I might get a chance to blog over the next few days, but if not... see you next week!
Steelers can clinch tonight... like that's gonna happen!

The AP website has a headline, "Steelers can clinch division tonight", meaning that if they beat Tampa Bay in Tampa, they will clinch the AFC North.

Okay, raise your hands if you think Pittsburgh can beat Tampa anywhere this year, let alone in Tampa.


I'm no Bucs fan, and I don't have anything against the Steelers, but there is no way the latter can beat the former this year.
Thanks, Trent

Thanks to Senator Lott's multiple attempts to save his status as Majority Leader by apologizing for all sorts of things -- including sound legislative decisions -- liberals have new ammo to use against conservatives.

Consider, for instance, William Raspberry's editorial in today's Washington Post. Raspberry concludes this piece as follows:
    It is impossible to review the succession of Lott apologies without concluding that he not only regrets the racial insensitivity of his birthday party remarks but also has come to suspect that some important aspects of his present political views -- the dominant views of his party -- may be racially insensitive as well.

    You see why he had to go?
Because of Lott's goofy statements, Raspberry can more easily make the still-ridiculous claim that sound policy stances -- like opposition to affirmative action -- are "racially insensitive".

Thanks, Senator.
Frist's Pro-life record

CNS has an article on soon-to-be-SML Bill Frist's pro-life record.

The Senator is pro-life except in the instances of rape, incest and when the life of the mother is threatened. This is, of course, a barely intelligible argument. What is the only reason to be pro-life? Because one acknowledges the humanity & personhood of the embryo. But if the embryo is acknowledged as being a human person, on what grounds can abortion in the case of rape & incest be considered morally licit?

According to the article, abortion is not one of Frist's top 14 issues (listed on his website). The website does have a statement Frist made on cloning:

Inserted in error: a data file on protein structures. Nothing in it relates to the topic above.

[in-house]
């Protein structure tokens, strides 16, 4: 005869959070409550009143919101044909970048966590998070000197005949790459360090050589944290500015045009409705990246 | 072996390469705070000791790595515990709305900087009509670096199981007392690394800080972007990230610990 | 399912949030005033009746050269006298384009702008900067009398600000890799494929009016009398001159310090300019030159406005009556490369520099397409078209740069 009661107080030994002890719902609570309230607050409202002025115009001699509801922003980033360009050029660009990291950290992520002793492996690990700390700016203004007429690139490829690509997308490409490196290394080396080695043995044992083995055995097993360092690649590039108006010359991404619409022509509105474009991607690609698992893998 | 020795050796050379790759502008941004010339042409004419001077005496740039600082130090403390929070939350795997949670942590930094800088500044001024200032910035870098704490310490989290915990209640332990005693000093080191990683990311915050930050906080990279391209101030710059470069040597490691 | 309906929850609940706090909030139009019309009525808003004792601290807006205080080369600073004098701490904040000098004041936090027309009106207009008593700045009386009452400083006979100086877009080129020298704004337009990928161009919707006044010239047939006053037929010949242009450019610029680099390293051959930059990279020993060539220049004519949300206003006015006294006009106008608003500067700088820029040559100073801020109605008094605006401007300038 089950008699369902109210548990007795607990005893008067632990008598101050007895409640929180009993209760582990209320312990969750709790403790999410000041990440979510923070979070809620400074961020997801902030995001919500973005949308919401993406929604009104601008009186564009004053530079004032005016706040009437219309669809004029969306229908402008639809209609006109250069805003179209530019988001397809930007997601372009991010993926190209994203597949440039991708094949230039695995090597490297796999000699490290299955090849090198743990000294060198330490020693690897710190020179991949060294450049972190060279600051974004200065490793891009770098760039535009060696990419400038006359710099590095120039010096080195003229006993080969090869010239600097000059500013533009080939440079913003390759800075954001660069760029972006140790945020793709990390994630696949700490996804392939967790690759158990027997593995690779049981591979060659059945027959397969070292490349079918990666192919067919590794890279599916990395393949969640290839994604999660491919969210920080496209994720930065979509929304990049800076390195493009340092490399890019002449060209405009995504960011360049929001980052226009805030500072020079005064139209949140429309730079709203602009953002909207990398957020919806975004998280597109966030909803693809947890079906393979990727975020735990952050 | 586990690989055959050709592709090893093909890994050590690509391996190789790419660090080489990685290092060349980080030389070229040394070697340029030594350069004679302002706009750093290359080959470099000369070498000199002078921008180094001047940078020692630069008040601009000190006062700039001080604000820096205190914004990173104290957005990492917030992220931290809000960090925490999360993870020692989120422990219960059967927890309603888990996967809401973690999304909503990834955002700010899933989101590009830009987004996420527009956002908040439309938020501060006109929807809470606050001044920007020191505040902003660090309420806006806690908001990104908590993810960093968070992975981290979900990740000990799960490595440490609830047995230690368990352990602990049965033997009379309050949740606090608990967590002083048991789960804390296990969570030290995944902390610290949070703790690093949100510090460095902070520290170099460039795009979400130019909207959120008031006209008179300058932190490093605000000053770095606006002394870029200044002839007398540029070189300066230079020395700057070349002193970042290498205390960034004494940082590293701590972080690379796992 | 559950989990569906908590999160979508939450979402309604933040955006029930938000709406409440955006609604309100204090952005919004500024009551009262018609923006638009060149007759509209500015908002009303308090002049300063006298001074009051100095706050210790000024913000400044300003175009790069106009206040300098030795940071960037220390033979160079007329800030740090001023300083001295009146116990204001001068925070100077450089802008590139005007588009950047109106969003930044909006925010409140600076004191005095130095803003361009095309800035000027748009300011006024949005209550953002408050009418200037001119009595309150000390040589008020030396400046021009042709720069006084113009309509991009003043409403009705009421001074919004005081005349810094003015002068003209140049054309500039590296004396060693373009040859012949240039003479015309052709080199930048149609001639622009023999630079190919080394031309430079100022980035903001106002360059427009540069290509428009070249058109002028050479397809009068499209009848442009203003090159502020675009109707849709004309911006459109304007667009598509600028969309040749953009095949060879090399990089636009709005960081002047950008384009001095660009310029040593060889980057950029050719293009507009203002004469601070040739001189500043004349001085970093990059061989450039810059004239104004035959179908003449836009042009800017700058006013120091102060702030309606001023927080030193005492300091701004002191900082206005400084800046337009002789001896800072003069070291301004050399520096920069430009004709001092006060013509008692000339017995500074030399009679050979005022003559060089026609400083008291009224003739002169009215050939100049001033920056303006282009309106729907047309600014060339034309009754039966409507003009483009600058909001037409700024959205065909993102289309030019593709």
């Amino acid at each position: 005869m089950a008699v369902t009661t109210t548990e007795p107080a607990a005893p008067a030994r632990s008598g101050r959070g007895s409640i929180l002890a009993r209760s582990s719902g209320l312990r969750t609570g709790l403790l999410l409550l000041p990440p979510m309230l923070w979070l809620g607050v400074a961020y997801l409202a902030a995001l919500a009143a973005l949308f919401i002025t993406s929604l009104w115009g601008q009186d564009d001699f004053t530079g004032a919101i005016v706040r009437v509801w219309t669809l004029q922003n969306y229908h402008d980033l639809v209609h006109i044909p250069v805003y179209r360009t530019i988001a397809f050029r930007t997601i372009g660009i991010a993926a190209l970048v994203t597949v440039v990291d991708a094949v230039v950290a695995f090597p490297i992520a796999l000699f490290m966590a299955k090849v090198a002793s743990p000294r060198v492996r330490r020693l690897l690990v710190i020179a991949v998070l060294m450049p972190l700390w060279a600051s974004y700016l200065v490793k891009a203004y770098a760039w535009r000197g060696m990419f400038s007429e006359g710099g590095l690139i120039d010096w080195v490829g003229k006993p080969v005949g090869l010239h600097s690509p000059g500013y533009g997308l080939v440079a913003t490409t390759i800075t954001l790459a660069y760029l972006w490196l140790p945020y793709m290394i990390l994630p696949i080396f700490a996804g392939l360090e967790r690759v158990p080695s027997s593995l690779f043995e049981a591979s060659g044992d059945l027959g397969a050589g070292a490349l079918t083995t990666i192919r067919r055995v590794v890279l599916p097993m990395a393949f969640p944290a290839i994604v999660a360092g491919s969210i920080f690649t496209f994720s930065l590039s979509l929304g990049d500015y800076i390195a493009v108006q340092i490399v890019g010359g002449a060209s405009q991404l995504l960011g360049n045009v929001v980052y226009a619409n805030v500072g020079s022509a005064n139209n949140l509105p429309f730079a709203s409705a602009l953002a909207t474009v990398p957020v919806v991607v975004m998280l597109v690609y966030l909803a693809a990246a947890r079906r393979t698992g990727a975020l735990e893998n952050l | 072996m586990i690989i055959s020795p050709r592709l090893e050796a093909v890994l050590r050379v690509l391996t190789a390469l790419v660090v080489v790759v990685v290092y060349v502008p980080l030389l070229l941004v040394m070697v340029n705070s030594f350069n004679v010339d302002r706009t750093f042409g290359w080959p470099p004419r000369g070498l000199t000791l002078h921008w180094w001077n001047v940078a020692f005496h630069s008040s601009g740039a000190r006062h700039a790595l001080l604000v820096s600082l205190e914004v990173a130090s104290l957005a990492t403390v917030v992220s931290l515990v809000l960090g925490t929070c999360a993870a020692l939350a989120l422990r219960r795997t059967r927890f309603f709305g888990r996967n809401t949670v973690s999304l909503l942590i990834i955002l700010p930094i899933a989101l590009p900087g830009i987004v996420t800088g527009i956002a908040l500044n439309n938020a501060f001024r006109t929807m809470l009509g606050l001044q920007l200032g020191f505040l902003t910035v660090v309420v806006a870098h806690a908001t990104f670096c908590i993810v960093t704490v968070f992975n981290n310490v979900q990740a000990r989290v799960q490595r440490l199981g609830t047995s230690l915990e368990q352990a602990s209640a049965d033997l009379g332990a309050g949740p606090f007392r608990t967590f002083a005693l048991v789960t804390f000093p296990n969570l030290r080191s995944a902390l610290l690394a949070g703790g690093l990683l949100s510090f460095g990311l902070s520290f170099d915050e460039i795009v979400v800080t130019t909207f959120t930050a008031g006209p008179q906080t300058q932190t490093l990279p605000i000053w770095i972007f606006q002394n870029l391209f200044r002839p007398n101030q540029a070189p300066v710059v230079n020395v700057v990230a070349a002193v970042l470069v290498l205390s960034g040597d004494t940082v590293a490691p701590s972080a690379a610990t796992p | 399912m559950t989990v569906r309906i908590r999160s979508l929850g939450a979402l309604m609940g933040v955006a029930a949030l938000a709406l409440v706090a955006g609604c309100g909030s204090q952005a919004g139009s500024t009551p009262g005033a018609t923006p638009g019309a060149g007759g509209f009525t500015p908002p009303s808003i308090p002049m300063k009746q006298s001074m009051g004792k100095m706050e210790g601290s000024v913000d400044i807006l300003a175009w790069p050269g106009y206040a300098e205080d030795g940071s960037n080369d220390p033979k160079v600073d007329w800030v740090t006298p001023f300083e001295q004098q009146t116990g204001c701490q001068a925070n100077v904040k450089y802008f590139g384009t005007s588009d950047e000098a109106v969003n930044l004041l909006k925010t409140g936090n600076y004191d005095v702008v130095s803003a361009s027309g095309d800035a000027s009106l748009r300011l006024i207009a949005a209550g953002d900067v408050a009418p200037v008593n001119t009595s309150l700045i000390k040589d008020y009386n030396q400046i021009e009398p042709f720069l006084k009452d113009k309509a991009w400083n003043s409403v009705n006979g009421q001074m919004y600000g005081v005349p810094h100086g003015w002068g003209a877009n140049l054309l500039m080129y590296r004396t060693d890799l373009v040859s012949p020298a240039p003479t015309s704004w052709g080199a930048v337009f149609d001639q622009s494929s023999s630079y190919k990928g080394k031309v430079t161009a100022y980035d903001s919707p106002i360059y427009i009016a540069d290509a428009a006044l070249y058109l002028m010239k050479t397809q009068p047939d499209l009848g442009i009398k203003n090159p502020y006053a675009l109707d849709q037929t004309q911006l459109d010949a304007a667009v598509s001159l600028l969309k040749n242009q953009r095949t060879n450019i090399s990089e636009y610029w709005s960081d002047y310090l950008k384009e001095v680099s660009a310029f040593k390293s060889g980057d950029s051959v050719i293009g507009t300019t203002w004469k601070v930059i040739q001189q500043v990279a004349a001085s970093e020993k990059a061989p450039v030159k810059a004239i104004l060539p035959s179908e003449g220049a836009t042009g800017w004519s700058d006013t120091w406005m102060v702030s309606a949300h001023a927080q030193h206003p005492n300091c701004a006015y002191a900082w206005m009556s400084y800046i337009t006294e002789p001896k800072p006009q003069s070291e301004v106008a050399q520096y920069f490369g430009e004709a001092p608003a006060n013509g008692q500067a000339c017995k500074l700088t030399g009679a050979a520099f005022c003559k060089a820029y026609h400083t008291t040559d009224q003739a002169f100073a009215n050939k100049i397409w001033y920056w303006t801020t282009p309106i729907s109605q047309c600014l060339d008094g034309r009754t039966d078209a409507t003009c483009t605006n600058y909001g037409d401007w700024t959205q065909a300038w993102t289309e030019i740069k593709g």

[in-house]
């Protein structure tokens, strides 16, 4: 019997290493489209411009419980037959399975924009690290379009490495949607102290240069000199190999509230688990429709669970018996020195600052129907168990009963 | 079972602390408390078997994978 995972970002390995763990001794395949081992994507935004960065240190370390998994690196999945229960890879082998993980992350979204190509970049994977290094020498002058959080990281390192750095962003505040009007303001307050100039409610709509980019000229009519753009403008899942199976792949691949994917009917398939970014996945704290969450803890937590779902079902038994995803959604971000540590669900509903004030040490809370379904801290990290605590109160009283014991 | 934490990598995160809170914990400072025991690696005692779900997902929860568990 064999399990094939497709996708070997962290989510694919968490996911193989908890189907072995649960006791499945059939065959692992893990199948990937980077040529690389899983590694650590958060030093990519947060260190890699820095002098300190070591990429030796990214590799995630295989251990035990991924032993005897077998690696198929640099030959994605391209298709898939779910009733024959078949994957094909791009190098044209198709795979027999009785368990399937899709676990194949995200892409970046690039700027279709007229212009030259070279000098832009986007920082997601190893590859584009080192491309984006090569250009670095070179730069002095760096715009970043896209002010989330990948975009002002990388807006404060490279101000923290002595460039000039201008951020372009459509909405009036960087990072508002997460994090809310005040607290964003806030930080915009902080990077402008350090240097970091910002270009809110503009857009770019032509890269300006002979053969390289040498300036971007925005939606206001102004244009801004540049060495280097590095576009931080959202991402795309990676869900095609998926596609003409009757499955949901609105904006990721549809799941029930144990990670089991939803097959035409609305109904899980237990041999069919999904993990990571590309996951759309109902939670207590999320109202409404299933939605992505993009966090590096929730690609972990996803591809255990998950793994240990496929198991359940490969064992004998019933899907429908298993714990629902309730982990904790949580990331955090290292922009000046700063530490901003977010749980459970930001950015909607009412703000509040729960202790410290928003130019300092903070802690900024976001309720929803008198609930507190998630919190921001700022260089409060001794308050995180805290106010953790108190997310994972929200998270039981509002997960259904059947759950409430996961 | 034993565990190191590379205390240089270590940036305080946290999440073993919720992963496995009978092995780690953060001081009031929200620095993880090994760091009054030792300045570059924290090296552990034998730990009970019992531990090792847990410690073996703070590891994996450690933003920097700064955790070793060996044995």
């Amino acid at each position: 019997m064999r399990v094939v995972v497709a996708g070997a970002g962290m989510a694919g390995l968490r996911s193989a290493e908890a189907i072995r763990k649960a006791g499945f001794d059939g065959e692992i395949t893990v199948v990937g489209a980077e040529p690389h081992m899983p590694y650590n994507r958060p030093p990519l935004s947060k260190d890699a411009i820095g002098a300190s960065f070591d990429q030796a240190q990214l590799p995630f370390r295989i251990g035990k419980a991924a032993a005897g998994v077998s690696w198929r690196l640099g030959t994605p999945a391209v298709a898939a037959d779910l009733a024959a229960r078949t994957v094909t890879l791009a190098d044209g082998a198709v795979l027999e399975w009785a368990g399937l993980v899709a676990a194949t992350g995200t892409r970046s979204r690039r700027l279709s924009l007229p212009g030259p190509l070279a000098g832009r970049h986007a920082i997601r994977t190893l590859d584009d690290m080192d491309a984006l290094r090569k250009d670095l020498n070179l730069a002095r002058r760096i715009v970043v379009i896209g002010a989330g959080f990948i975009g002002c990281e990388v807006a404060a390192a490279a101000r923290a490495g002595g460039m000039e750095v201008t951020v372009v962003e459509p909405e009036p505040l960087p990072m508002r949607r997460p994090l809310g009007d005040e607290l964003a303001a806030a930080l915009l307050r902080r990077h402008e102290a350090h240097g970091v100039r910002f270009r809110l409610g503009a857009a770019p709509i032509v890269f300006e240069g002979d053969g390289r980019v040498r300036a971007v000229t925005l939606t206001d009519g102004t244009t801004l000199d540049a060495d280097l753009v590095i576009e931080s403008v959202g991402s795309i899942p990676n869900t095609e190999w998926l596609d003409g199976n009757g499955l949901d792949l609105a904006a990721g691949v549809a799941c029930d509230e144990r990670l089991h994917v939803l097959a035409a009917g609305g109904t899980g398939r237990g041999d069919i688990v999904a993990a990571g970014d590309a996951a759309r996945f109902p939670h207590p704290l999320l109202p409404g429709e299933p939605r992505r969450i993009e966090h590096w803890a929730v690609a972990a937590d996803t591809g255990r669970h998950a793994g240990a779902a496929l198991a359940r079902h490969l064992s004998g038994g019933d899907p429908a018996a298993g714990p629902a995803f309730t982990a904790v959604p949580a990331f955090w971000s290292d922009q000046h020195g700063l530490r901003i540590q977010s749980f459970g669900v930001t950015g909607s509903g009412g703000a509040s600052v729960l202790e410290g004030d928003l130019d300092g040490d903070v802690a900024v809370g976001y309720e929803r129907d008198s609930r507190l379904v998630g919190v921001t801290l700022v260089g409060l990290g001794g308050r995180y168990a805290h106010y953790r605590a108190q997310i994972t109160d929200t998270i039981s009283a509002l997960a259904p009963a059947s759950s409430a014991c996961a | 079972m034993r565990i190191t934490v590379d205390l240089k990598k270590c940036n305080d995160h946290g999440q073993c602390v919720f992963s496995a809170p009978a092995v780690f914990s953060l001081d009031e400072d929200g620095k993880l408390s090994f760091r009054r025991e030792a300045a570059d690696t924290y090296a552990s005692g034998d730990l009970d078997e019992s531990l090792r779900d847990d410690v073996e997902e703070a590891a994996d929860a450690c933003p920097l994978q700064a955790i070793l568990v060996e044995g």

No one can deny the potential human cloning holds for increased scientific understanding. [...] But given the serious ethical concerns this research raises, the fact that promising embryonic stem cell research will continue even under a cloning ban, the lack of significant research in animal models, and the existence of promising alternatives, I am unable to find a compelling justification for allowing human cloning today."
This is hardly a statement bound to reassure pro-lifers. And this is the guy the White House wants as Majority Leader.

Don't get me wrong: I realize that President Bush has other things on his mind. And I recognize that he has done a number of good things for the pro-life cause (I don't follow Judie "There's a cloud in every silver lining" Brown [credit to Kevin Miller for that] and her ever-present pessimism). But I wish he'd support a guy who is unabashedly pro-life, a guy like Rick Santorum.

Oh well.
The BBC on Jesus' Conception

According to a documentary [sic] aired on the BBC last night, Jesus may have been conceived when a Roman soldier raped Mary.

Okay. Whatever.

(Read more about it here if you care to.)

Saturday, December 21, 2002

Kmiec on himself

Douglas Kmiec, dean of Catholic University of America's School of Law and possible Bush nominee to the D.C. Circuit Court of Appeals, has penned an article in the Wall Street Journal on the attempt of some to prevent him from attaining that position.

Kmiec argues that essentially, those opposed to his judgeship do so because of his morals and his religion, and that such criteria are neither appropriate nor the best means to determine one's ability to serve as a federal appellate judge.

Good column.

Friday, December 20, 2002

Lott Leaving

Lott is stepping down today as Senate Majority Leader, according to several media outlets. Go read your fav for the details.
Science, Religion, and Young Earth

David Heddle has a terrific post on the needless opposition between science and religion (if the archives still aren't working, it's the post from yesterday, Thursday the 19th). David's post focuses specifically on the question of the Earth's age, in light of the Genesis creation narrative. As he points out, the notion that the "day" of Genesis 1 refers to a 24-hour period is not that which was held by most theologians in the early Church.

The idea the science and religion (Christianity in particular) are diometrically opposed is a fallacy which has been pushed for far too long. We acknowledge God as Creator of the material universe, and hence any discovery about that universe's nature and workings cannot but complement what God has revealed to us directly.

Kudos to David for a terrific post.
C-FAM's Friday Fax is up

I referred to it yesterday... it discusses the coming impact of AIDS in Eurasia.

Well worth a read.
LC in the Curia